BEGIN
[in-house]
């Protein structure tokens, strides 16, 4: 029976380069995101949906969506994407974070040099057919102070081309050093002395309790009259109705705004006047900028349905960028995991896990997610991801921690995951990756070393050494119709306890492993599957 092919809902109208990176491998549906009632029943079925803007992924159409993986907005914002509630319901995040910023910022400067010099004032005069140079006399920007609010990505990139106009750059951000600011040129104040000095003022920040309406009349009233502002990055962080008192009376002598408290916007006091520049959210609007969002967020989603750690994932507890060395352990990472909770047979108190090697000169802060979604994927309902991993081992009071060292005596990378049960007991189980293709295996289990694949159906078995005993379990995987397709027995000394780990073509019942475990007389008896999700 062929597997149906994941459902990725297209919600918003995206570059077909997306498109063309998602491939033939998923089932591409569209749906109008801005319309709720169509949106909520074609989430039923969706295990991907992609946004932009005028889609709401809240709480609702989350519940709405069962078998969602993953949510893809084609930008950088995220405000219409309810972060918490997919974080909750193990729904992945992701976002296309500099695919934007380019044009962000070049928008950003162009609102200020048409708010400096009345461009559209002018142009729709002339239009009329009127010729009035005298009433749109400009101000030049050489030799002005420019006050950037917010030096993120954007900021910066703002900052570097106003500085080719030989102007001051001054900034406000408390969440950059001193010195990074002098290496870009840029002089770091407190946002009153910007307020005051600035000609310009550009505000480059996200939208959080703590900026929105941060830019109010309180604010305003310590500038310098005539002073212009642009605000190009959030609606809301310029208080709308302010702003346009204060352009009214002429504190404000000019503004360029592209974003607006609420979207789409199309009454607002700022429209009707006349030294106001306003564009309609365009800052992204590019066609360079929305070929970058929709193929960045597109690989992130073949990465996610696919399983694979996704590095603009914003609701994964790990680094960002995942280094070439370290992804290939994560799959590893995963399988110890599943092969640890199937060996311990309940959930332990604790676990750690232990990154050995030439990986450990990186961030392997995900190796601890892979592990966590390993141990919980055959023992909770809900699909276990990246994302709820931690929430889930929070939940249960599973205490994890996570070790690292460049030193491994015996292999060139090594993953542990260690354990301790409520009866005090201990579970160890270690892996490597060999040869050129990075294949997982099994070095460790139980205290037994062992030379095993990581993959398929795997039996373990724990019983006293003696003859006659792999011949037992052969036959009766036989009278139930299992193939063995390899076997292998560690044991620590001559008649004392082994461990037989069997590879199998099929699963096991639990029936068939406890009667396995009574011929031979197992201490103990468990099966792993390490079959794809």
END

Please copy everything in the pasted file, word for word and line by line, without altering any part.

[in-house]
């Protein structure tokens, strides 16, 4: 029976380069995101949906969506994407974070040099057919102070081309050093002395309790009259109705705004006047900028349905960028995991896990997610991801921690995951990756070393050494119709306890492993599957 092919809902109208990176491998549906009632029943079925803007992924159409993986907005914002509630319901995040910023910022400067010099004032005069140079006399920007609010990505990139106009750059951000600011040129104040000095003022920040309406009349009233502002990055962080008192009376002598408290916007006091520049959210609007969002967020989603750690994932507890060395352990990472909770047979108190090697000169802060979604994927309902991993081992009071060292005596990378049960007991189980293709295996289990694949159906078995005993379990995987397709027995000394780990073509019942475990007389008896999700 062929597997149906994941459902990725297209919600918003995206570059077909997306498109063309998602491939033939998923089932591409569209749906109008801005319309709720169509949106909520074609989430039923969706295990991907992609946004932009005028889609709401809240709480609702989350519940709405069962078998969602993953949510893809084609930008950088995220405000219409309810972060918490997919974080909750193990729904992945992701976002296309500099695919934007380019044009962000070049928008950003162009609102200020048409708010400096009345461009559209002018142009729709002339239009009329009127010729009035005298009433749109400009101000030049050489030799002005420019006050950037917010030096993120954007900021910066703002900052570097106003500085080719030989102007001051001054900034406000408390969440950059001193010195990074002098290496870009840029002089770091407190946002009153910007307020005051600035000609310009550009505000480059996200939208959080703590900026929105941060830019109010309180604010305003310590500038310098005539002073212009642009605000190009959030609606809301310029208080709308302010702003346009204060352009009214002429504190404000000019503004360029592209974003607006609420979207789409199309009454607002700022429209009707006349030294106001306003564009309609365009800052992204590019066609360079929305070929970058929709193929960045597109690989992130073949990465996610696919399983694979996704590095603009914003609701994964790990680094960002995942280094070439370290992804290939994560799959590893995963399988110890599943092969640890199937060996311990309940959930332990604790676990750690232990990154050995030439990986450990990186961030392997995900190796601890892979592990966590390993141990919980055959023992909770809900699909276990990246994302709820931690929430889930929070939940249960599973205490994890996570070790690292460049030193491994015996292999060139090594993953542990260690354990301790409520009866005090201990579970160890270690892996490597060999040869050129990075294949997982099994070095460790139980205290037994062992030379095993990581993959398929795997039996373990724990019983006293003696003859006659792999011949037992052969036959009766036989009278139930299992193939063995390899076997292998560690044991620590001559008649004392082994461990037989069997590879199998099929699963096991639990029936068939406890009667396995009574011929031979197992201490103990468990099966792993390490079959794809």